The South's Oldest Rivalry is the name given to the North Carolina–Virginia football rivalry. It is an American college football rivalry game played annually by the Virginia Cavaliers football team of the University of Virginia and the North Carolina Tar Heels football team of the University of North Carolina at Chapel Hill. Both universities have been members of the Atlantic Coast Conference (ACC) since 1953, but the Cavaliers and Tar Heels have been playing much longer. They played their first two football games 61 years before the ACC existed, with the series starting 1–1 after a split doubleheader in 1892. North Carolina–Virginia is tied with the Deep South's Oldest Rivalry and Cincinnati–Miami of Ohio for the second-most played rivalry in Division I FBS, after the Minnesota–Wisconsin football rivalry.
The Carolina–Duke rivalry refers to the rivalry between the University of North Carolina-Chapel Hill Tar Heels (Carolina) and Duke University Blue Devils (Duke). It most often refers to the athletic rivalries between the Duke Blue Devils and North Carolina Tar Heels athletic teams. The North Carolina–Duke rivalry is fierce, particularly in men's college basketball. It is considered one of the most intense rivalries in all of US-sports: a poll conducted by ESPN in 2000 ranked the basketball rivalry as the third greatest North American sports rivalry, and Sports Illustrated on Campus named it the #1 "Hottest Rivalry" in college basketball and the #2 rivalry overall in its November 18, 2003 issue. The intensity of the rivalry is augmented by the proximity of the two universities—they are located only ten miles apart along U.S. Highway 15–501 or eight miles apart in straight-line distance. In addition, both Duke and North Carolina are considered highly prestigious universities, which, coupled with their vastly different funding structures and cultures—North Carolina is a public school while Duke is private—contributes to the intensity of the rivalry.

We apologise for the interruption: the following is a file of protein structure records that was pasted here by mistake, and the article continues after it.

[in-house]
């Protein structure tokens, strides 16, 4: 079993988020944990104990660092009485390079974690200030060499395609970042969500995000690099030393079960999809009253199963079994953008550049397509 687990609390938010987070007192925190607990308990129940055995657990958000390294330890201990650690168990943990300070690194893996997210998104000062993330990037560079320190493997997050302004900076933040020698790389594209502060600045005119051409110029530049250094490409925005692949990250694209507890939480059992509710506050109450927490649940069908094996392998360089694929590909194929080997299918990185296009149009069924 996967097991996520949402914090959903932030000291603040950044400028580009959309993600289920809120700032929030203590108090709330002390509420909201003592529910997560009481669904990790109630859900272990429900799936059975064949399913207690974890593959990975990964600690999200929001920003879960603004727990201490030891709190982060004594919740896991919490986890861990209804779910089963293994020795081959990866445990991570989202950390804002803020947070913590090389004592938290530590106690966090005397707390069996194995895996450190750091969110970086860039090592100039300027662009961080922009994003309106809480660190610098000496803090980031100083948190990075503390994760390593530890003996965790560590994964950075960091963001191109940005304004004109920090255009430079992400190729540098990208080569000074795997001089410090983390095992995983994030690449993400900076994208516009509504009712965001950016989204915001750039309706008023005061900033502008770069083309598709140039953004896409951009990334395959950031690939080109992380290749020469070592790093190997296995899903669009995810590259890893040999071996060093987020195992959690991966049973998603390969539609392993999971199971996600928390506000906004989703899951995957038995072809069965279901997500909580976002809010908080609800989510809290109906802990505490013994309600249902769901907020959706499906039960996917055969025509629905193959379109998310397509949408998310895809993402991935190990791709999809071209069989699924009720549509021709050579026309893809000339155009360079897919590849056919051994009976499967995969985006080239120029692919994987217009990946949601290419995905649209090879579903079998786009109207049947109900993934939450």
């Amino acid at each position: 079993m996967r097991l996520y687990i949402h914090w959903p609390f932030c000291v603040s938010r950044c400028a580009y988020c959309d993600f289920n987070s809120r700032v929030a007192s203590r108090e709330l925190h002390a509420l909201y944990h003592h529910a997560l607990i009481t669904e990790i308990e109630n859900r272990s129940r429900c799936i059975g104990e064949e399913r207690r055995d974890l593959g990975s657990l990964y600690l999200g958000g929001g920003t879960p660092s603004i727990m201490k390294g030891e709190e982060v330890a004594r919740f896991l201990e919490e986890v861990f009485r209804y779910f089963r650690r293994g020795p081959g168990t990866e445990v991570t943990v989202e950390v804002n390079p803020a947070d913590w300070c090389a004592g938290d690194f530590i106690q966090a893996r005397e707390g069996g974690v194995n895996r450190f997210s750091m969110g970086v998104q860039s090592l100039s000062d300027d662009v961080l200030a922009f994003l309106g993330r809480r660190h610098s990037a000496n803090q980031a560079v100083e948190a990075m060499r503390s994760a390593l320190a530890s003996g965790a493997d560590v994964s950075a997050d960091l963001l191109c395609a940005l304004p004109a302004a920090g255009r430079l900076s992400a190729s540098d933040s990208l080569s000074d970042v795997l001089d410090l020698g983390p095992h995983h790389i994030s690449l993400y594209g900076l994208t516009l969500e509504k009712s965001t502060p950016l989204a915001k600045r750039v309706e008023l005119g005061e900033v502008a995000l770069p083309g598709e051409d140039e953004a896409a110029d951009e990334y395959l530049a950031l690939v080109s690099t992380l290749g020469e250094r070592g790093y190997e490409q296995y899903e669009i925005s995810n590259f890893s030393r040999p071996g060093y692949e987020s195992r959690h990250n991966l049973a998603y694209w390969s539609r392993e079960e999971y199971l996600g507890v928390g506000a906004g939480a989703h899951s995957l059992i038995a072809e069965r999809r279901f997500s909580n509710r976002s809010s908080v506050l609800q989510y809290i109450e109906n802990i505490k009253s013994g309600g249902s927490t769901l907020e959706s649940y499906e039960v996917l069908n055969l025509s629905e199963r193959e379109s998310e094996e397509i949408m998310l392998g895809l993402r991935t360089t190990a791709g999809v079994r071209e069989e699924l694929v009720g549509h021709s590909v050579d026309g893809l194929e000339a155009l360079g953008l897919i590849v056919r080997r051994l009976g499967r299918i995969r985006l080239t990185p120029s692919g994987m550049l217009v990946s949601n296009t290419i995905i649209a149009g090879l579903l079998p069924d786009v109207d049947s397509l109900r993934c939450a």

The Auburn–Georgia football rivalry is a college football rivalry game between the Auburn Tigers and Georgia Bulldogs. The two teams first played each other in 1892, and the rivalry has been renewed annually since 1944 for a total of 123 games as of 2018. Because it is the oldest rivalry still contested between teams in the Deep South, the series is referred to by both schools as the "Deep South's Oldest Rivalry". The series is currently the second-most played rivalry in the NCAA Division I Football Bowl Subdivision (FBS), behind Minnesota–Wisconsin and tied with Cincinnati–Miami of Ohio and North Carolina–Virginia.
The dead town of New Savannah began circa 1740 as a Chickasaw village on the Savannah River, at the mouth of Butler Creek below Augusta. Stories as to the circumstances vary, but in any case some portion of the Horse Creek Chickasaws under Squirrel King moved across the river and founded the town from which they farmed, hunted and scouted until the Revolutionary War. In 1757, CPT Daniel Pepper estimated the population there as "seventy Gun Men".